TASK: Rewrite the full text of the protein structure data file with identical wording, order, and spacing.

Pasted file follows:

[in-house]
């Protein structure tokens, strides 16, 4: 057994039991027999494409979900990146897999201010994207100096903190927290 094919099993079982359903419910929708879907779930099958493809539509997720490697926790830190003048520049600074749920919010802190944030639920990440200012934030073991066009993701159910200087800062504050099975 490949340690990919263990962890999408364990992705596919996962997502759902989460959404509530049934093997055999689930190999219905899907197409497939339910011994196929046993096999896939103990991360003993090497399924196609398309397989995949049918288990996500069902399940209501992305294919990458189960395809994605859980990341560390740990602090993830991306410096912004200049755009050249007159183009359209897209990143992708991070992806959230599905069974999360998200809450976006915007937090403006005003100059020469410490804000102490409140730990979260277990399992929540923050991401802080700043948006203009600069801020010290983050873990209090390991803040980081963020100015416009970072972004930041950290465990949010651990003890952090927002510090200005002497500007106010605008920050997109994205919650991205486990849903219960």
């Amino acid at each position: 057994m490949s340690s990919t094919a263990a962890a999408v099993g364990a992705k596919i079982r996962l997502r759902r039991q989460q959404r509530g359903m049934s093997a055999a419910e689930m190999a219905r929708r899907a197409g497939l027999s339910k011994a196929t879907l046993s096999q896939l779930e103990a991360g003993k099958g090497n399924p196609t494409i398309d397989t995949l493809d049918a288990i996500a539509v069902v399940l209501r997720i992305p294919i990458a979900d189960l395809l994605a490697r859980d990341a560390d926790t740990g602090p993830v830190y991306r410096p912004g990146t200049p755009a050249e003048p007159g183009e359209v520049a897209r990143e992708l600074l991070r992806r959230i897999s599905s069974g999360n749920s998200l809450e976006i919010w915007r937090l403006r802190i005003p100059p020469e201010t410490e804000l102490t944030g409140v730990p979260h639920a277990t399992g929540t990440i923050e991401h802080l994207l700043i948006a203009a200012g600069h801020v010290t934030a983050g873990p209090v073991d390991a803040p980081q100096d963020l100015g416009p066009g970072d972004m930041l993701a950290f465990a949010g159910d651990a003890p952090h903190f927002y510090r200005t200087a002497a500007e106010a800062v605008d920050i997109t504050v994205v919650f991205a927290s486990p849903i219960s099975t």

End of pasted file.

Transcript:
[in-house]
């Protein structure tokens, strides 16, 4: 057994039991027999494409979900990146897999201010994207100096903190927290 094919099993079982359903419910929708879907779930099958493809539509997720490697926790830190003048520049600074749920919010802190944030639920990440200012934030073991066009993701159910200087800062504050099975 490949340690990919263990962890999408364990992705596919996962997502759902989460959404509530049934093997055999689930190999219905899907197409497939339910011994196929046993096999896939103990991360003993090497399924196609398309397989995949049918288990996500069902399940209501992305294919990458189960395809994605859980990341560390740990602090993830991306410096912004200049755009050249007159183009359209897209990143992708991070992806959230599905069974999360998200809450976006915007937090403006005003100059020469410490804000102490409140730990979260277990399992929540923050991401802080700043948006203009600069801020010290983050873990209090390991803040980081963020100015416009970072972004930041950290465990949010651990003890952090927002510090200005002497500007106010605008920050997109994205919650991205486990849903219960």
């Amino acid at each position: 057994m490949s340690s990919t094919a263990a962890a999408v099993g364990a992705k596919i079982r996962l997502r759902r039991q989460q959404r509530g359903m049934s093997a055999a419910e689930m190999a219905r929708r899907a197409g497939l027999s339910k011994a196929t879907l046993s096999q896939l779930e103990a991360g003993k099958g090497n399924p196609t494409i398309d397989t995949l493809d049918a288990i996500a539509v069902v399940l209501r997720i992305p294919i990458a979900d189960l395809l994605a490697r859980d990341a560390d926790t740990g602090p993830v830190y991306r410096p912004g990146t200049p755009a050249e003048p007159g183009e359209v520049a897209r990143e992708l600074l991070r992806r959230i897999s599905s069974g999360n749920s998200l809450e976006i919010w915007r937090l403006r802190i005003p100059p020469e201010t410490e804000l102490t944030g409140v730990p979260h639920a277990t399992g929540t990440i923050e991401h802080l994207l700043i948006a203009a200012g600069h801020v010290t934030a983050g873990p209090v073991d390991a803040p980081q100096d963020l100015g416009p066009g970072d972004m930041l993701a950290f465990a949010g159910d651990a003890p952090h903190f927002y510090r200005t200087a002497a500007e106010a800062v605008d920050i997109t504050v994205v919650f991205a927290s486990p849903i219960s099975t």